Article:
This is a nice development, but still falls a little short of the sort of thing I was hoping for. Everyone knows that the closure of the national parks has been the highest profile example of the supposedly devastating consequences of the federal government “shutdown.” The national parks are very popular, both in theory (people like the idea of a national park system) and in practice (people like actually going to them). The national parks are often brought up as an example of one of the reasons that we must have government. I’ve had several people suggest to me that, if it was all left to the free market, the grand canyon would be filled with garbage and some rich billionaire would buy mount rushmore and refuse to let anyone see it.
Now, putting aside the merits of that debate for just one moment, the question remains: Why exactly do they have to be national parks? This seems like one of those occasions where most people have to be reminded that state governments do in fact exist (and aren’t currently shut down, either). Do people really believe that, barring federal action, various state governments would immediately privatize their most important and impressive natural and historic landmarks? As far as I know, every state has a robust state park program. According to Wikipedia, my home state of Oregon has 50 state parks (and that is limited to the state parks specifically and does not include state trails, waysides, scenic viewpoints, scenic corridors, rest areas, recreation sites, natural sites, natural areas, interpretative centers, heritage sites, heritage areas, or boat launches, all of which are also managed by the Oregon Parks and Recreation Department). Many of these parks consist of little more than some undisturbed forests, rivers, and hiking trails.
Am I really supposed to believe that the state government of Oregon, led almost exclusively by Democrats, would, in the absence of the federal government, auction off Crater Lake (Oregon’s only national park) to be used as a garbage dump? That somehow, Oregon’s most impressive natural landmark wouldn’t be protected? What a ridiculous assumption. The notion that we must have the federal government protecting the most impressive and beloved natural and historic areas is beyond absurd. Oregon would protect Crater Lake if the feds didn’t. Arizona would protect the grand canyon if the feds didn’t. California would protect Yosemite if the feds didn’t. It’s complete nonsense, perpetuated by those who always long for centralized government in any and all cases.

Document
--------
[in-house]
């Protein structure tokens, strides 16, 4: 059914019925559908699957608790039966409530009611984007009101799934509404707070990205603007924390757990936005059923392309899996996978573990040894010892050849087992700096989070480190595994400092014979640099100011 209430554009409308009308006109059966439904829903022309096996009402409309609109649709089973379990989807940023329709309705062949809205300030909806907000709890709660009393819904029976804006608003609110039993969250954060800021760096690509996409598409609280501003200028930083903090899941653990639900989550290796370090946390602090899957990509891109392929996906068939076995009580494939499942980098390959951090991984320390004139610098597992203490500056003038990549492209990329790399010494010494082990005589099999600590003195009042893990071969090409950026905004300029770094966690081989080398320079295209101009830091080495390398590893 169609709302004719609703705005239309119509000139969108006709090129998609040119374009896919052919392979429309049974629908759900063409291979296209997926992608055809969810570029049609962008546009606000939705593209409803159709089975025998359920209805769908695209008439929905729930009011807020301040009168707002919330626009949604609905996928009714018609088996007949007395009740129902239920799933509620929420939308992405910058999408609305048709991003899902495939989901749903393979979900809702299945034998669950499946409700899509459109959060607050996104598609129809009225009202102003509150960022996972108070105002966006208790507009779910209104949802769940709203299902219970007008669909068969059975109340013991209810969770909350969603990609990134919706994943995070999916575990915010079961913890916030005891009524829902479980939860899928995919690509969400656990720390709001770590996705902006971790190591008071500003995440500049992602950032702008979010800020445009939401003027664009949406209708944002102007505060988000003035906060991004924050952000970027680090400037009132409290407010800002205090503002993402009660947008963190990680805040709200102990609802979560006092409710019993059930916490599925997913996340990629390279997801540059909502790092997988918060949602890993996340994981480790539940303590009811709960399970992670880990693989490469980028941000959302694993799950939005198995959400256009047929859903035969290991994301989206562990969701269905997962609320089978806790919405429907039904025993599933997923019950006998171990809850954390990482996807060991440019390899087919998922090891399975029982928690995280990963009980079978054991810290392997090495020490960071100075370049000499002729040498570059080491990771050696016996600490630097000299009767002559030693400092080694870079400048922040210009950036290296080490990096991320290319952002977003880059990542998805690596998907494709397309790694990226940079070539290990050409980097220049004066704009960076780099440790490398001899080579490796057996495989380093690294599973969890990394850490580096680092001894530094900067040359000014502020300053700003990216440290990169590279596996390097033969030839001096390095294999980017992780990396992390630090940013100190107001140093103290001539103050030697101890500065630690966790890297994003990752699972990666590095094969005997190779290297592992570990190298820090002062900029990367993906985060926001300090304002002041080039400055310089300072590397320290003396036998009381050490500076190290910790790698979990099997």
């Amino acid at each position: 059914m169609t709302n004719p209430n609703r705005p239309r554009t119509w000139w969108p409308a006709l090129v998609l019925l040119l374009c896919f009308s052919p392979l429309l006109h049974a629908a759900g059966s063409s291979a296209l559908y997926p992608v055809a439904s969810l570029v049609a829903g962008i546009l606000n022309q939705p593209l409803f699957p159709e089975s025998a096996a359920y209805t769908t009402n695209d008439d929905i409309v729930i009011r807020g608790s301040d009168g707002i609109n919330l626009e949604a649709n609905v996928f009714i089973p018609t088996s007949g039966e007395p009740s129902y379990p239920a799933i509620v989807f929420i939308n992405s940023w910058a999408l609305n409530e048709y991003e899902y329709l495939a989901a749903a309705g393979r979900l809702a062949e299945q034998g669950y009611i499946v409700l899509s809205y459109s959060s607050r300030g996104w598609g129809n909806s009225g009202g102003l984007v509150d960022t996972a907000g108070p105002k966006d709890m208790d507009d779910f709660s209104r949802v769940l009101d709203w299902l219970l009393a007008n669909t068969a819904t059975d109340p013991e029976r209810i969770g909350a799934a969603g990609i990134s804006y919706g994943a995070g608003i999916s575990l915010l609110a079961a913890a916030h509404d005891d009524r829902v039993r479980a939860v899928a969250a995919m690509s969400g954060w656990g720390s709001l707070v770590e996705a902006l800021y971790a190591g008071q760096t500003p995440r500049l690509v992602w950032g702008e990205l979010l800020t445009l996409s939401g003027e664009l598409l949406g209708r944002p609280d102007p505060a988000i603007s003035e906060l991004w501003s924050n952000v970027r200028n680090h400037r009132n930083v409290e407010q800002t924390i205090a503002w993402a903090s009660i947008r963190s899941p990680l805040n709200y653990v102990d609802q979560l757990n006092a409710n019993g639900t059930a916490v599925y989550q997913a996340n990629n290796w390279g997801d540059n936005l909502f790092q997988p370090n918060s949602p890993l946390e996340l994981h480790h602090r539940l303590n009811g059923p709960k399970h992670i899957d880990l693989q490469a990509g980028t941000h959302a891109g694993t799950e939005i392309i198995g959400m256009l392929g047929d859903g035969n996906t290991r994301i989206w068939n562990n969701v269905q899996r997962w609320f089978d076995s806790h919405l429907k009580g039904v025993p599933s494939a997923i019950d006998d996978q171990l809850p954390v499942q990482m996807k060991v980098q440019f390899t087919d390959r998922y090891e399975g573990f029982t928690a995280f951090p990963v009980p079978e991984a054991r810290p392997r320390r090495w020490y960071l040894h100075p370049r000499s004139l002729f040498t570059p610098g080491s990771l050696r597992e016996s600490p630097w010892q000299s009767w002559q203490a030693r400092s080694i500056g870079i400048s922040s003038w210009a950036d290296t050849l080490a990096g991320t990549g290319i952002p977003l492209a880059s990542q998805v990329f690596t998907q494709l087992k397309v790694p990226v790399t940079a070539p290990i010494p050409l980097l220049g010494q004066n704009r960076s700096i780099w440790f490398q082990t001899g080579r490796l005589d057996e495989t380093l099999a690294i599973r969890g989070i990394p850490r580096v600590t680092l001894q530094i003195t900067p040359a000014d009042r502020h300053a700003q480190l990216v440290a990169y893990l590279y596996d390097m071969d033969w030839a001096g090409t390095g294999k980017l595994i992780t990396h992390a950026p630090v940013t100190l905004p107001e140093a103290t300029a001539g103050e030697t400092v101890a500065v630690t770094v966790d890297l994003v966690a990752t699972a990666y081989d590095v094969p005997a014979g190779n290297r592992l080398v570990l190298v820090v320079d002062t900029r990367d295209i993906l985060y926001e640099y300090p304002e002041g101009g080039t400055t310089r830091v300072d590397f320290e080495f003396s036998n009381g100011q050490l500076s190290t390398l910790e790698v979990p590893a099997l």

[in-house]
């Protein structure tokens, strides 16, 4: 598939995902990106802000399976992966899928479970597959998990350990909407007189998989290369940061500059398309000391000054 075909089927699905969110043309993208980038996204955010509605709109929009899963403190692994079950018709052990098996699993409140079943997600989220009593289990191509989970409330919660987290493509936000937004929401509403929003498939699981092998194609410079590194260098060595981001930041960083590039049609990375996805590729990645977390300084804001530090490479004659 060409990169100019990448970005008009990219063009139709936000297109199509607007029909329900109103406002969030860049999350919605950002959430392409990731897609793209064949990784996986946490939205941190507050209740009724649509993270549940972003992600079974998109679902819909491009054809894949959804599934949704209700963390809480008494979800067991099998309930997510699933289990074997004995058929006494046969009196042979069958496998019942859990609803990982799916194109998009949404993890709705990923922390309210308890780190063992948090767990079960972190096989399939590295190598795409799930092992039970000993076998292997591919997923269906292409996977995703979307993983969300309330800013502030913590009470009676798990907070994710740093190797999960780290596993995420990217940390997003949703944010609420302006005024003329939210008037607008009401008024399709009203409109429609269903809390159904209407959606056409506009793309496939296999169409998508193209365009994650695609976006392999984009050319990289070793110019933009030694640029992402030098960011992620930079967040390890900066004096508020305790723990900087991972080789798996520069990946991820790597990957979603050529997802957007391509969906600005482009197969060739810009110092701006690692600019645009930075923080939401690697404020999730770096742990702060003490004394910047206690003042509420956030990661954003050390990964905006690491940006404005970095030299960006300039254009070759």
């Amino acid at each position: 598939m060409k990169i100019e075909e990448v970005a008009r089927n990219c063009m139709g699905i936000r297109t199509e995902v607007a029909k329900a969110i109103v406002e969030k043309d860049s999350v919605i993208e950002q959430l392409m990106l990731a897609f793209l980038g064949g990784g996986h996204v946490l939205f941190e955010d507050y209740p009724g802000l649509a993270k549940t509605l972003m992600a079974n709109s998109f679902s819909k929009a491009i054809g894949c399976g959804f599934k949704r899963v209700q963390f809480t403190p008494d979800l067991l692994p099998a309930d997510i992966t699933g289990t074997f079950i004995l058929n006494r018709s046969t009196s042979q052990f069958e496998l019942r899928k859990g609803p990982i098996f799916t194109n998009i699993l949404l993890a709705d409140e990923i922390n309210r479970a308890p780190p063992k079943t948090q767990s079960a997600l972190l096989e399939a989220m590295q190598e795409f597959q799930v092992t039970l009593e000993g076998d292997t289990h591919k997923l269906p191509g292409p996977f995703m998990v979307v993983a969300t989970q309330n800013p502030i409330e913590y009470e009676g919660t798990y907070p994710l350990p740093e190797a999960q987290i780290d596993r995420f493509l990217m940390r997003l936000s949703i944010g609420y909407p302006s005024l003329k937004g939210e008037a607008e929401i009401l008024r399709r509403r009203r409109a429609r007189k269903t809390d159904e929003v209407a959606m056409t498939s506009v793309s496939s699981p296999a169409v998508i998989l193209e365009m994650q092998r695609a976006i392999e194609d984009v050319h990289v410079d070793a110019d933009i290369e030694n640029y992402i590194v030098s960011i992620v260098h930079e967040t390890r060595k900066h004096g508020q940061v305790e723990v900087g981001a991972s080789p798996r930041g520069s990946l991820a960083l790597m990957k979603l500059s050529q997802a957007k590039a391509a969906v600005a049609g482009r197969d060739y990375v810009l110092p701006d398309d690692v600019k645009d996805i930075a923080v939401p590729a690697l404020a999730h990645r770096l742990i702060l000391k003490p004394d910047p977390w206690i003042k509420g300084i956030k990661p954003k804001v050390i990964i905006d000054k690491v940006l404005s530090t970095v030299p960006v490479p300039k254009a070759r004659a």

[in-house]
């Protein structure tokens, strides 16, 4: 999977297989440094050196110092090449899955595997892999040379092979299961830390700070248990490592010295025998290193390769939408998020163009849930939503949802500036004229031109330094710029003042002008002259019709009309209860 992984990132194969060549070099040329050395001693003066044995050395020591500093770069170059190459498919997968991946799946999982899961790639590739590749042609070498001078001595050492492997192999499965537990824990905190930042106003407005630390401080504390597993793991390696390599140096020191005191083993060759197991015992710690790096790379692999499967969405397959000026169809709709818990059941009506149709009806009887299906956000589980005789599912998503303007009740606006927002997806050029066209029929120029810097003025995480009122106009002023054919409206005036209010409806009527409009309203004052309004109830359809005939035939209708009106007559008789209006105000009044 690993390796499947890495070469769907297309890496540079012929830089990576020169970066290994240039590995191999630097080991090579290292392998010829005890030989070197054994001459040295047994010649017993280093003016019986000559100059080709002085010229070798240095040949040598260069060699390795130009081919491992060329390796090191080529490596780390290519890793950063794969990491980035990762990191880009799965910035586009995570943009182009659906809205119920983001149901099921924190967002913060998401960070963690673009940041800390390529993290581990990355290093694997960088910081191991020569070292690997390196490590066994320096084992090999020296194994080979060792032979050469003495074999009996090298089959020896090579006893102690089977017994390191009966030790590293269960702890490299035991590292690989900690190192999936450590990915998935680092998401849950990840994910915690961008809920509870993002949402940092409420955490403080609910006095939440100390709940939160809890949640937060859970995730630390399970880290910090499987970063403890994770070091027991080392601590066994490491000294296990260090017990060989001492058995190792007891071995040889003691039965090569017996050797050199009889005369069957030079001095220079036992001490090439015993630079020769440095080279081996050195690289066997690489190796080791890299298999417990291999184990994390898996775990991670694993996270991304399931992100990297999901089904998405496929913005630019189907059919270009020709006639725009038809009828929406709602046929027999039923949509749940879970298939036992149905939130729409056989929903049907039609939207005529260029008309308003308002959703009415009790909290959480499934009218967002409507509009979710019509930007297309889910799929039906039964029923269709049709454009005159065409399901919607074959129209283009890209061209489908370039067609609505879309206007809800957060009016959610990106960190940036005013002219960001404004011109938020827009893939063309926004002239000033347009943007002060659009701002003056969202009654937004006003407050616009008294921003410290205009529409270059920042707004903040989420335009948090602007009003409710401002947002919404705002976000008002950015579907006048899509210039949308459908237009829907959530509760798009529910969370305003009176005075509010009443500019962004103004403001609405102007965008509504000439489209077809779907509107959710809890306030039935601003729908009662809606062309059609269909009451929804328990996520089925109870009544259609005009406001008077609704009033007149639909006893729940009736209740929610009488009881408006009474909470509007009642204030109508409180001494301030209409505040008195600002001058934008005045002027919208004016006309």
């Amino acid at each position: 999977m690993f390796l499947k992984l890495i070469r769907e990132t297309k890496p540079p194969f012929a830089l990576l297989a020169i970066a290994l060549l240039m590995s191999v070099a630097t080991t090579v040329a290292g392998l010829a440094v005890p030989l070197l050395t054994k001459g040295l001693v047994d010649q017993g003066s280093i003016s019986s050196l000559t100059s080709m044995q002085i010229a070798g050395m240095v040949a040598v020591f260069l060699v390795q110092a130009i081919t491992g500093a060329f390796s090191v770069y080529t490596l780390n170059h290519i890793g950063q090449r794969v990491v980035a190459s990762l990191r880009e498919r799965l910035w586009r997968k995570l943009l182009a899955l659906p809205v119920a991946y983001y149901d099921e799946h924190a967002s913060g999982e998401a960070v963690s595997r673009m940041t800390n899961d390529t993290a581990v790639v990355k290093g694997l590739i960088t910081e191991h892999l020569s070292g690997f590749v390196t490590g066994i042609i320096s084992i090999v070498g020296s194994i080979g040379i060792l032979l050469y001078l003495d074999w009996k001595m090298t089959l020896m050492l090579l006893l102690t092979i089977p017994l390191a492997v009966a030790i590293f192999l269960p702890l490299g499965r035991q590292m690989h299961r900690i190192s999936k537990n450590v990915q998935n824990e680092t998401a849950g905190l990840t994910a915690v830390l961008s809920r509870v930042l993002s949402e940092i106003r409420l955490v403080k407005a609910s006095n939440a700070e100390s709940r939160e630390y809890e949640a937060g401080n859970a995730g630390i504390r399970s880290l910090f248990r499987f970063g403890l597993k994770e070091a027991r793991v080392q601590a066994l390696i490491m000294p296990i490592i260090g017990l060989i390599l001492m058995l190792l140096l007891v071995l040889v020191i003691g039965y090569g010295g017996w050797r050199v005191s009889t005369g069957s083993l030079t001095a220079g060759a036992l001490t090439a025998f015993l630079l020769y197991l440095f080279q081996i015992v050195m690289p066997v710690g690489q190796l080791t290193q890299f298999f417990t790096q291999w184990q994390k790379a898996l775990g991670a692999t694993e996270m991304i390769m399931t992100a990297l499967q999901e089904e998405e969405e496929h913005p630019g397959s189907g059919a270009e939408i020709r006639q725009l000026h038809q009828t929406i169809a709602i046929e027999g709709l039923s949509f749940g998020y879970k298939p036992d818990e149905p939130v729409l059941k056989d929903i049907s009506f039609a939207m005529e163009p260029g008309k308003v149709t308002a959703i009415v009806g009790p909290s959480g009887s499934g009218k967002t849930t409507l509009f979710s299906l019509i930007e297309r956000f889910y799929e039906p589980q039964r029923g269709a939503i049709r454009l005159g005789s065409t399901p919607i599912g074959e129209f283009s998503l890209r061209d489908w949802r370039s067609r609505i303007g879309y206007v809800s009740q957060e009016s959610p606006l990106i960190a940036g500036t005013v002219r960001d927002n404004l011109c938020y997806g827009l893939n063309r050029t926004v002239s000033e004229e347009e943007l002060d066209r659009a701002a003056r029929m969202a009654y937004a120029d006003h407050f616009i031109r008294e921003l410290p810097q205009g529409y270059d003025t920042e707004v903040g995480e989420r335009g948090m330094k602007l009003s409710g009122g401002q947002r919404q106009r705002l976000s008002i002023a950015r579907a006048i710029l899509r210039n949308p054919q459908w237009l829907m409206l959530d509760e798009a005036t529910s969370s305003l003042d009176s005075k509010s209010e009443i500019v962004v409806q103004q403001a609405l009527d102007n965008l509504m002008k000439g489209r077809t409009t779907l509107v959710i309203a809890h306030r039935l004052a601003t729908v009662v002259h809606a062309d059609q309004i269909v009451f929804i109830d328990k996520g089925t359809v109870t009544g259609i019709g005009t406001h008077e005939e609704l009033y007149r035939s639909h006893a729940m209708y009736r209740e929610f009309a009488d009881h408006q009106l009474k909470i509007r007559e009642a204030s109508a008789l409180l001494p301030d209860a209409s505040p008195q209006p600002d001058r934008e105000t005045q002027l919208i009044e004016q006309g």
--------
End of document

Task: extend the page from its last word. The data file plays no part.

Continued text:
When Woodrow Wilson signed the bill creating the National Park Service, it was given a mandate “to conserve the scenery and the natural and historic objects and wildlife therein, and to provide for the enjoyment of the same in such manner and by such means as will leave them unimpaired for the enjoyment of future generations.” By refusing to grant access to the national parks, the federal government is clearly in direct violation of this mandate. They are, essentially, refusing to carry out their end of the deal. Even if the citizens of a state voted to voluntarily transfer land to the federal government to create a national park (in my limited research, this seems by and large not to be the case, but rather, the US Senate simply votes on whether a certain area should be a national park, and if the vote passes, it becomes one, regardless of what the government of the state has to say about it), that agreement would become void the second the federal government refuses to honor it by denying access to the parks.
States footing the bill to keep the parks open is a nice gesture, but it doesn’t go nearly far enough. There is no reason that parks should be federalized. The creation and management of parks is clearly a responsibility that state governments could easily handle. I call on the governors of all 50 states to mobilize the national guard units they control, with orders to open and maintain all national parks until such point as the federal government agrees to honor its mandate, evicting (by force if necessary) any federal agent who attempts to stand in their way. Bureaucrats in Washington DC have absolutely no right to deny access to the natural resources of a state to the citizens of that state. All 50 states should immediately begin efforts to reclaim these resources and historic sites from the federal government, not just temporarily for the duration of this shutdown, but permanently.